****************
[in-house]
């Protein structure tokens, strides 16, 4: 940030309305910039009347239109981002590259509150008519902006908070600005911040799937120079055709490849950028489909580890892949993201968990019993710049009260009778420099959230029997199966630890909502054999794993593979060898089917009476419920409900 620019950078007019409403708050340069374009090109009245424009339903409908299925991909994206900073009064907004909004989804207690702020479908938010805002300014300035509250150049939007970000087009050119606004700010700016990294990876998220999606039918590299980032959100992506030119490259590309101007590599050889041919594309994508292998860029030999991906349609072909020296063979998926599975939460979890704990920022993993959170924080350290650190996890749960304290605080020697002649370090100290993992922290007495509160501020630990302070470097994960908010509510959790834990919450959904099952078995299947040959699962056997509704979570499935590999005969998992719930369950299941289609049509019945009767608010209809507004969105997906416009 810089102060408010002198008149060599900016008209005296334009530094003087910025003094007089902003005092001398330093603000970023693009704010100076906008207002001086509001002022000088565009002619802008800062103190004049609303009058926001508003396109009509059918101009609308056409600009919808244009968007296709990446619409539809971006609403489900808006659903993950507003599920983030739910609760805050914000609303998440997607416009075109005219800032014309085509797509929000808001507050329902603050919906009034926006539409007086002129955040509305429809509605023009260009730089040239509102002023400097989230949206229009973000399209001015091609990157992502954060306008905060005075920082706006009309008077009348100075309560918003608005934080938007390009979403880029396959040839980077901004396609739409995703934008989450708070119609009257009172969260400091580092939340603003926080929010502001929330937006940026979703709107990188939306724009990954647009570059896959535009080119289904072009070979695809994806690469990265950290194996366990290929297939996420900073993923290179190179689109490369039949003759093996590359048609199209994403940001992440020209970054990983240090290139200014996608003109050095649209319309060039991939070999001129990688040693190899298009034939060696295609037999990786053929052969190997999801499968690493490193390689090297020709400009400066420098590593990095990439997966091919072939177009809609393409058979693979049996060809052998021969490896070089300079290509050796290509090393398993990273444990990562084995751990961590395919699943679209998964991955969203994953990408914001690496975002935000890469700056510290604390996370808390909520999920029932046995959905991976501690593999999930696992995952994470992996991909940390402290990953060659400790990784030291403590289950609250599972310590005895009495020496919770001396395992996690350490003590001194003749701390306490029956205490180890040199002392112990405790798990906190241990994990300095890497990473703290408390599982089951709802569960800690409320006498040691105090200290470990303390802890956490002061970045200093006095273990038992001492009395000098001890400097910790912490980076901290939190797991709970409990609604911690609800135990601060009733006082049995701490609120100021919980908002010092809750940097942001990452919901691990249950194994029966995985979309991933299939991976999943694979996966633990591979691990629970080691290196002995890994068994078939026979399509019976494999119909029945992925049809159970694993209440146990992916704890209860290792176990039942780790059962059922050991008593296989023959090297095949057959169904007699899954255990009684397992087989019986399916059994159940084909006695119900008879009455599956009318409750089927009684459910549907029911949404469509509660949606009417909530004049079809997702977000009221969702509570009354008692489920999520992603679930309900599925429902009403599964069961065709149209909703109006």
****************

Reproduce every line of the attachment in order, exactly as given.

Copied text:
[in-house]
């Protein structure tokens, strides 16, 4: 940030309305910039009347239109981002590259509150008519902006908070600005911040799937120079055709490849950028489909580890892949993201968990019993710049009260009778420099959230029997199966630890909502054999794993593979060898089917009476419920409900 620019950078007019409403708050340069374009090109009245424009339903409908299925991909994206900073009064907004909004989804207690702020479908938010805002300014300035509250150049939007970000087009050119606004700010700016990294990876998220999606039918590299980032959100992506030119490259590309101007590599050889041919594309994508292998860029030999991906349609072909020296063979998926599975939460979890704990920022993993959170924080350290650190996890749960304290605080020697002649370090100290993992922290007495509160501020630990302070470097994960908010509510959790834990919450959904099952078995299947040959699962056997509704979570499935590999005969998992719930369950299941289609049509019945009767608010209809507004969105997906416009 810089102060408010002198008149060599900016008209005296334009530094003087910025003094007089902003005092001398330093603000970023693009704010100076906008207002001086509001002022000088565009002619802008800062103190004049609303009058926001508003396109009509059918101009609308056409600009919808244009968007296709990446619409539809971006609403489900808006659903993950507003599920983030739910609760805050914000609303998440997607416009075109005219800032014309085509797509929000808001507050329902603050919906009034926006539409007086002129955040509305429809509605023009260009730089040239509102002023400097989230949206229009973000399209001015091609990157992502954060306008905060005075920082706006009309008077009348100075309560918003608005934080938007390009979403880029396959040839980077901004396609739409995703934008989450708070119609009257009172969260400091580092939340603003926080929010502001929330937006940026979703709107990188939306724009990954647009570059896959535009080119289904072009070979695809994806690469990265950290194996366990290929297939996420900073993923290179190179689109490369039949003759093996590359048609199209994403940001992440020209970054990983240090290139200014996608003109050095649209319309060039991939070999001129990688040693190899298009034939060696295609037999990786053929052969190997999801499968690493490193390689090297020709400009400066420098590593990095990439997966091919072939177009809609393409058979693979049996060809052998021969490896070089300079290509050796290509090393398993990273444990990562084995751990961590395919699943679209998964991955969203994953990408914001690496975002935000890469700056510290604390996370808390909520999920029932046995959905991976501690593999999930696992995952994470992996991909940390402290990953060659400790990784030291403590289950609250599972310590005895009495020496919770001396395992996690350490003590001194003749701390306490029956205490180890040199002392112990405790798990906190241990994990300095890497990473703290408390599982089951709802569960800690409320006498040691105090200290470990303390802890956490002061970045200093006095273990038992001492009395000098001890400097910790912490980076901290939190797991709970409990609604911690609800135990601060009733006082049995701490609120100021919980908002010092809750940097942001990452919901691990249950194994029966995985979309991933299939991976999943694979996966633990591979691990629970080691290196002995890994068994078939026979399509019976494999119909029945992925049809159970694993209440146990992916704890209860290792176990039942780790059962059922050991008593296989023959090297095949057959169904007699899954255990009684397992087989019986399916059994159940084909006695119900008879009455599956009318409750089927009684459910549907029911949404469509509660949606009417909530004049079809997702977000009221969702509570009354008692489920999520992603679930309900599925429902009403599964069961065709149209909703109006």